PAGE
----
For example, if your objective is to get people to click through and learn more about how your service can help them, you’re not going to spend half the email outlining the complete history of your company.

A handy way to make sure your email is up to scratch, is the use of templates.

While a blind reliance on templates can lead to bland, cringe inducing emails, a proven template (such as those used by Reply) can help optimise your clickthrough rate.

This is not to mention saving you endless agonising over coming up with original content.


  • The subject line is just as important as the email itself. A boring subject means your email doesn’t get opened, so learn how to do them right.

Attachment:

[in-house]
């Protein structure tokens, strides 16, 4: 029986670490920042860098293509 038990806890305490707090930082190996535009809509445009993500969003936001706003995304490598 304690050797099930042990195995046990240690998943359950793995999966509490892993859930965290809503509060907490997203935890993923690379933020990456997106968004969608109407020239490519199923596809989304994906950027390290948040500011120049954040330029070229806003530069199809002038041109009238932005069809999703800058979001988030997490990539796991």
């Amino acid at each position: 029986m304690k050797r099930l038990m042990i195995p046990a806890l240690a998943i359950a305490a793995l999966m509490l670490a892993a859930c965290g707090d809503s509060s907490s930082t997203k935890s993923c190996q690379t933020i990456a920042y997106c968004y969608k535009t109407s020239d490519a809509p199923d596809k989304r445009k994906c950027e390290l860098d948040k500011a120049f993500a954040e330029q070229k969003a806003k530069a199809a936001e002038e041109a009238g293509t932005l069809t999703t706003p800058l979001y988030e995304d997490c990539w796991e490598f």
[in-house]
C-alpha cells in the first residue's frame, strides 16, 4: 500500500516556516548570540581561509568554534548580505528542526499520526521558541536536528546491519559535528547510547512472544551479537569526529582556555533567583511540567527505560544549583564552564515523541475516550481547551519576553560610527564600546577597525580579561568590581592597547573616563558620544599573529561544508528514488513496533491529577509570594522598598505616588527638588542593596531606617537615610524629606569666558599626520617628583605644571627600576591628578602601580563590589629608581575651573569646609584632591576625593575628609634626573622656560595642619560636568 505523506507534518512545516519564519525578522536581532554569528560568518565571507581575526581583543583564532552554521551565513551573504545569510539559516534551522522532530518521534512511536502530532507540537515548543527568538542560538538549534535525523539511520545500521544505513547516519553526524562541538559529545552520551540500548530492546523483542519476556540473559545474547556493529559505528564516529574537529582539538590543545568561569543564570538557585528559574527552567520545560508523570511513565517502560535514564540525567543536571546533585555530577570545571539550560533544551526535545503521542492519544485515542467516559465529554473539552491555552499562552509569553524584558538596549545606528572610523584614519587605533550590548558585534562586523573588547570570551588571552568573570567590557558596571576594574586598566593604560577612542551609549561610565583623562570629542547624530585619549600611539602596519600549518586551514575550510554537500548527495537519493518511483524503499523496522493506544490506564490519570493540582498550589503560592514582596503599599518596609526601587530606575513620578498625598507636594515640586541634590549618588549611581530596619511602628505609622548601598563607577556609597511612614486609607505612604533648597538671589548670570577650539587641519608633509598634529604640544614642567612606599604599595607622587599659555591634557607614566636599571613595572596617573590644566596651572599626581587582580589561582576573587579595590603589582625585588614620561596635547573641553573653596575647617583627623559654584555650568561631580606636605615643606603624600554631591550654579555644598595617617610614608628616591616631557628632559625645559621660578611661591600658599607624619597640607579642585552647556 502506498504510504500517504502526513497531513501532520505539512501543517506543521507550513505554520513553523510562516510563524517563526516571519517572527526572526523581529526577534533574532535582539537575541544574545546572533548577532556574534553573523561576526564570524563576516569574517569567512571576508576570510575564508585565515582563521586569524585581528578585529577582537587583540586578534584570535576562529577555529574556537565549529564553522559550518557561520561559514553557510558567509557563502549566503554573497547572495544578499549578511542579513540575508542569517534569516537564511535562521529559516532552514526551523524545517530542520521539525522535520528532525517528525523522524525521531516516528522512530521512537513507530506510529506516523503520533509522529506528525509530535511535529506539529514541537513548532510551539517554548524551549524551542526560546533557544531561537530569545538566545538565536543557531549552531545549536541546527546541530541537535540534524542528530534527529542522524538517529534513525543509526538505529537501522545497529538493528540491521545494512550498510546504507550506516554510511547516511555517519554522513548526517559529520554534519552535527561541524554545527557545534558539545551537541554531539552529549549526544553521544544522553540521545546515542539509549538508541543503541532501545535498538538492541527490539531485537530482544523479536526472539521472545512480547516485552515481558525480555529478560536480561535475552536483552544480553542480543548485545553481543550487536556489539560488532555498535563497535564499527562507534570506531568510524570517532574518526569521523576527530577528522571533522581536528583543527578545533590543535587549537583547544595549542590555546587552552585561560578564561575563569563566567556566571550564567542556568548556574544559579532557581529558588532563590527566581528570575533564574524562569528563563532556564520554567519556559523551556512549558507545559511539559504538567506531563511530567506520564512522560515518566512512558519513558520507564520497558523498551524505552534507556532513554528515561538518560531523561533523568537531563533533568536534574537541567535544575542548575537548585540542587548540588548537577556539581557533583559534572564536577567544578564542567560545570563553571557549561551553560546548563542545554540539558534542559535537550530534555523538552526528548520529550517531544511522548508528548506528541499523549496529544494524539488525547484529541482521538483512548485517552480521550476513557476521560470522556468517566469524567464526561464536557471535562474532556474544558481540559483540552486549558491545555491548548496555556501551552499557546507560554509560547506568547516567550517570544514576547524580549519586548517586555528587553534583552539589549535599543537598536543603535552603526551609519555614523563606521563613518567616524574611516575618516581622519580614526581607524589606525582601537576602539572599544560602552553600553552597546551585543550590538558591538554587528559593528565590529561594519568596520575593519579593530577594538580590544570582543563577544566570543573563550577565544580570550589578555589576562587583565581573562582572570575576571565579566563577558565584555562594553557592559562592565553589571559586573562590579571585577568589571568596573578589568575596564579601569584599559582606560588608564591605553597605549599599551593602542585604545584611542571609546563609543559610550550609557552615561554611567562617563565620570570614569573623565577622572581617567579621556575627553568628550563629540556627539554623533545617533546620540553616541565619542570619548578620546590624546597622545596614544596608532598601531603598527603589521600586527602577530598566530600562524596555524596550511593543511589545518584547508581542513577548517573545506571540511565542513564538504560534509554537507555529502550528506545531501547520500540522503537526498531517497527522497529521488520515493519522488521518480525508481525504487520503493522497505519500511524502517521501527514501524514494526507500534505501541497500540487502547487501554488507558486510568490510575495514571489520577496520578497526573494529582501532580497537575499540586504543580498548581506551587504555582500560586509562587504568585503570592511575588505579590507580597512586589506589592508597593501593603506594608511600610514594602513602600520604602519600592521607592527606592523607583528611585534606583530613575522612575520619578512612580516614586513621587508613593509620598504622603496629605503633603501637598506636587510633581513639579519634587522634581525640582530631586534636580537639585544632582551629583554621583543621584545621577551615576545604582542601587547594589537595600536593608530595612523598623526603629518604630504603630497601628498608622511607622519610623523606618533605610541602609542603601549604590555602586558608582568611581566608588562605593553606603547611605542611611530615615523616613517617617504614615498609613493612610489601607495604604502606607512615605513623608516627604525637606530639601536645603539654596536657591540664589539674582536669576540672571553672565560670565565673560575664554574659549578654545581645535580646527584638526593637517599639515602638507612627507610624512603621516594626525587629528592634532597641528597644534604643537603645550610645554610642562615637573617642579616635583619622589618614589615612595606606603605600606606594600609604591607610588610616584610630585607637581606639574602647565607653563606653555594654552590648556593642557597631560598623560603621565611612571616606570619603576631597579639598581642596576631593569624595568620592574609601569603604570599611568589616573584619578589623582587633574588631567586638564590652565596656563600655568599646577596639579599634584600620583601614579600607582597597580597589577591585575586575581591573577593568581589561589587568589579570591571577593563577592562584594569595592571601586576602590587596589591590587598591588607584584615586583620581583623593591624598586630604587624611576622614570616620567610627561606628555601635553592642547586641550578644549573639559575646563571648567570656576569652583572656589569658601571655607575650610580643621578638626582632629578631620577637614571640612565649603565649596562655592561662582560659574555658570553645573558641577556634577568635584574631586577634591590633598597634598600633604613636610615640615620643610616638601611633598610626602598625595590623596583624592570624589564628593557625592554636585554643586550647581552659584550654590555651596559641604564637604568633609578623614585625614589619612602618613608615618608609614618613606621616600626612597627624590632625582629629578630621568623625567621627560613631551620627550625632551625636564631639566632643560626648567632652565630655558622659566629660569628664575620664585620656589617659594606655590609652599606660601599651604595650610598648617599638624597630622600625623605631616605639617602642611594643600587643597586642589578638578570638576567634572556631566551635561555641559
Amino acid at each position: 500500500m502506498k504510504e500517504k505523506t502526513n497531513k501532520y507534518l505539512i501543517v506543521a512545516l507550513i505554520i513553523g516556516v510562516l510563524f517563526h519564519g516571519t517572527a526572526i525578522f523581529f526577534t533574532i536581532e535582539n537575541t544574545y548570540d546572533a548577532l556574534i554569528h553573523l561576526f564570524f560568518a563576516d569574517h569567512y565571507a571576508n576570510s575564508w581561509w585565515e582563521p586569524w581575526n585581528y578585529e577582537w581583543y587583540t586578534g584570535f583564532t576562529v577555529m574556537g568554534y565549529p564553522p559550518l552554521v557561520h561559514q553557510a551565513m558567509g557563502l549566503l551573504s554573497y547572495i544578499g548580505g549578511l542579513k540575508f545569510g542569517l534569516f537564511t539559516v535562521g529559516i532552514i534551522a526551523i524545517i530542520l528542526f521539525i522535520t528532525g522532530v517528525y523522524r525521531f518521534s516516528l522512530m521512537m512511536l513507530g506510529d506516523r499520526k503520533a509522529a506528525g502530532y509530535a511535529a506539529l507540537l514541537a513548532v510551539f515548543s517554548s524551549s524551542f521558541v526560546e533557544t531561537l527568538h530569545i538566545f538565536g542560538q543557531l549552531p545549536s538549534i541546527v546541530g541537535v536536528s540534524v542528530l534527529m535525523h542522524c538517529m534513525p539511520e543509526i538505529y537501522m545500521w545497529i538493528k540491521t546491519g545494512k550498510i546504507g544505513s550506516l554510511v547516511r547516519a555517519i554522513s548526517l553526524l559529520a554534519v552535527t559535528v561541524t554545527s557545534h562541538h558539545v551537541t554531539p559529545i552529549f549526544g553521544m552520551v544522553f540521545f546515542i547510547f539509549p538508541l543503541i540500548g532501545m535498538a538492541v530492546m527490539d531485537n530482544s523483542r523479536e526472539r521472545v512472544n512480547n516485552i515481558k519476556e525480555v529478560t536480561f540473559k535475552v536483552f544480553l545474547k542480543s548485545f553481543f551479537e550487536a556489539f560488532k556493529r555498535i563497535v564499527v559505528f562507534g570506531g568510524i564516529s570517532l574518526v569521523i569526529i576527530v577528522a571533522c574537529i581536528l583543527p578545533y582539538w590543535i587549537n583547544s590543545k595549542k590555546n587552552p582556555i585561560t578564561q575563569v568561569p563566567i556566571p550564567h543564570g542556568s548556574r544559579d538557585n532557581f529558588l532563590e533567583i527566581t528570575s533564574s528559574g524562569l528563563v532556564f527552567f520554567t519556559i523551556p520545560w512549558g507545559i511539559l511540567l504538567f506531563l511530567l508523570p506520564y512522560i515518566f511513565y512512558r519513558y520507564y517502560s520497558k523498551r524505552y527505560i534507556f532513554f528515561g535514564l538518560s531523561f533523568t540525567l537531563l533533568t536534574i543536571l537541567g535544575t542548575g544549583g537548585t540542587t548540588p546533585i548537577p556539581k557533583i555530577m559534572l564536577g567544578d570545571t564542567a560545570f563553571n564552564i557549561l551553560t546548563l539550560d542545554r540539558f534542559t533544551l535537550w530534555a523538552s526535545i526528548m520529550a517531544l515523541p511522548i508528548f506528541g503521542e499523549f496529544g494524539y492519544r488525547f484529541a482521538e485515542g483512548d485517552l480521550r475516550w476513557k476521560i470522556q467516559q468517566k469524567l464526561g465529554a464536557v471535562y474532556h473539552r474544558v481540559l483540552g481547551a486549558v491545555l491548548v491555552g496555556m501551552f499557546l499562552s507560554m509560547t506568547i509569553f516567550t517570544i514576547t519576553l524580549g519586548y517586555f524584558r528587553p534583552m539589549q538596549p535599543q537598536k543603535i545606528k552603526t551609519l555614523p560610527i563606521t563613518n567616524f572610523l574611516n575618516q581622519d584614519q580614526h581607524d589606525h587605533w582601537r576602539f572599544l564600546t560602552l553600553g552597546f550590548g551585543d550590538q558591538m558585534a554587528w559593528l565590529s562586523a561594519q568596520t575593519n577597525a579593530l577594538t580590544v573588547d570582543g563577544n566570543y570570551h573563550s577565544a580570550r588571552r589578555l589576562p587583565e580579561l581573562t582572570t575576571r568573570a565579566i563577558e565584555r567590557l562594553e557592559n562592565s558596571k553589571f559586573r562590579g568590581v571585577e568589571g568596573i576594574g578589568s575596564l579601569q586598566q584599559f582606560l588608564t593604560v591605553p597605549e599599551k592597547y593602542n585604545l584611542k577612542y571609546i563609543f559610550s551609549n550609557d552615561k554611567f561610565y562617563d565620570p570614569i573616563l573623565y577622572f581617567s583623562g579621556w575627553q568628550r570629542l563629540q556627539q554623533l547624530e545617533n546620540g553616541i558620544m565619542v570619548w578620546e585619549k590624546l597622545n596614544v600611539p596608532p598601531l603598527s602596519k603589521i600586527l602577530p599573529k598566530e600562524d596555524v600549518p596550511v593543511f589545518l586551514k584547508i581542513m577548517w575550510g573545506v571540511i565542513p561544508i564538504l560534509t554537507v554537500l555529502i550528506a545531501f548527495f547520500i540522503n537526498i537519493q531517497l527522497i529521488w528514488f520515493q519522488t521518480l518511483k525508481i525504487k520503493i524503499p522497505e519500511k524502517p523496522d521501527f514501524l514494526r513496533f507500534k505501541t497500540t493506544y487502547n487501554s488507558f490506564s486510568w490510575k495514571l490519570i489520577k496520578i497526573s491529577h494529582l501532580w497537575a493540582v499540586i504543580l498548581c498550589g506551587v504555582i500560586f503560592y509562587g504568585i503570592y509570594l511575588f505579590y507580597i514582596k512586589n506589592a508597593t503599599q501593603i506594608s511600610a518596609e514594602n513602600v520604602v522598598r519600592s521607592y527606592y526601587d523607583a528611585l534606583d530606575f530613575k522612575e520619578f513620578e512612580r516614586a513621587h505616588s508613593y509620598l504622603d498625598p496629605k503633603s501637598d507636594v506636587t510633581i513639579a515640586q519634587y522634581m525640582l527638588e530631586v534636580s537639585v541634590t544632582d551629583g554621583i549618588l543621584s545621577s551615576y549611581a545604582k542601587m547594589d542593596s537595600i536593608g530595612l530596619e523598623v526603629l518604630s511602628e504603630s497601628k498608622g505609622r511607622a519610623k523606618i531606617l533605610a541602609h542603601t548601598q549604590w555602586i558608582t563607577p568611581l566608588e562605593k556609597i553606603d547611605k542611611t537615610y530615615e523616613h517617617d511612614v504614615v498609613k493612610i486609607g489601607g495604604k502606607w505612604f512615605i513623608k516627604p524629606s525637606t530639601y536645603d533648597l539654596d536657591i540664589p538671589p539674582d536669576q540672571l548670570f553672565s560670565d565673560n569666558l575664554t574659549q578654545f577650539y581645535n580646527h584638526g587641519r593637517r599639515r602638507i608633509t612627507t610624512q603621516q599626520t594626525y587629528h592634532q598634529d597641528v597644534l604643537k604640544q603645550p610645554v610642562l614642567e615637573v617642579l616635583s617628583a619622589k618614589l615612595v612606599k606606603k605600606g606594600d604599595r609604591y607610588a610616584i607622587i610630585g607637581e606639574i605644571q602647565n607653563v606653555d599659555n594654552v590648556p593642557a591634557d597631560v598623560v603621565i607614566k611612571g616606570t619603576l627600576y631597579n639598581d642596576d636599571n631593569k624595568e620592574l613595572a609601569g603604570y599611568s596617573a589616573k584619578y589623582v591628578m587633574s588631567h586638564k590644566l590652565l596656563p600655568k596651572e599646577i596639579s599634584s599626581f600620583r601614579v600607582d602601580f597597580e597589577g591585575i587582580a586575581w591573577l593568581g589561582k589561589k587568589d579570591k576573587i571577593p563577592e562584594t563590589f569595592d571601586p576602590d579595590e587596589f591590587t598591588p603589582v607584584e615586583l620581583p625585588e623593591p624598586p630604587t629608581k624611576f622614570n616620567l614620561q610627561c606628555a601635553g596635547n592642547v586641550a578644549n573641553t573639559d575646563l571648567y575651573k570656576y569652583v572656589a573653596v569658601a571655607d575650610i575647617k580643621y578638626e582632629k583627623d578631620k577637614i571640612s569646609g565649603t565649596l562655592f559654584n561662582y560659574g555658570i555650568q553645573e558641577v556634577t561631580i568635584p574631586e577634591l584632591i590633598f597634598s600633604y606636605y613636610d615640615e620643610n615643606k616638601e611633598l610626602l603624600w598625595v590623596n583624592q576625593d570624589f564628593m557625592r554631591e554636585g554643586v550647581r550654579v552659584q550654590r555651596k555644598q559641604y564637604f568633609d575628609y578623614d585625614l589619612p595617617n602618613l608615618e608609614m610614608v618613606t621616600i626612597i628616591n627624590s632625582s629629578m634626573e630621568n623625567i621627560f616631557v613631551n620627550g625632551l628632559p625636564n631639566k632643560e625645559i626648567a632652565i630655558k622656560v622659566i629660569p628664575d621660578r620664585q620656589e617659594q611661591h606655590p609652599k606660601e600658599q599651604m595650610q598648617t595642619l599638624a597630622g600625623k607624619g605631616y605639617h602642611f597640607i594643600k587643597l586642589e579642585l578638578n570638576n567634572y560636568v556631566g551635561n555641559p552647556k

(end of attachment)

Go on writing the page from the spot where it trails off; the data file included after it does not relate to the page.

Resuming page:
• Keep it simple, keep it short. In their study, Boomerang found that the sweet spot for email length was 50-125 words.
  • Personalise. An email to ‘Dear Sales Manager’ is going straight in the junk folder. Make sure that any template you use is personalised using your research on the prospect.

Oh, one last thing? Please, please double check your spelling. Use spell check or, better yet, a free Grammarly account.

It costs you nothing, and could make all the difference to whether your email gets a response or not. Nothing puts me off an email more than a clumsy spelling mistake in the opening lines.

Beware those pesky mistakes where the spelling is correct, but context isn’t.

I still have flashbacks to an email with the opening line ‘Surely we must have wet your appetite by now…“No, good sir… You have not”.


Does location have anything to do with your email campaign?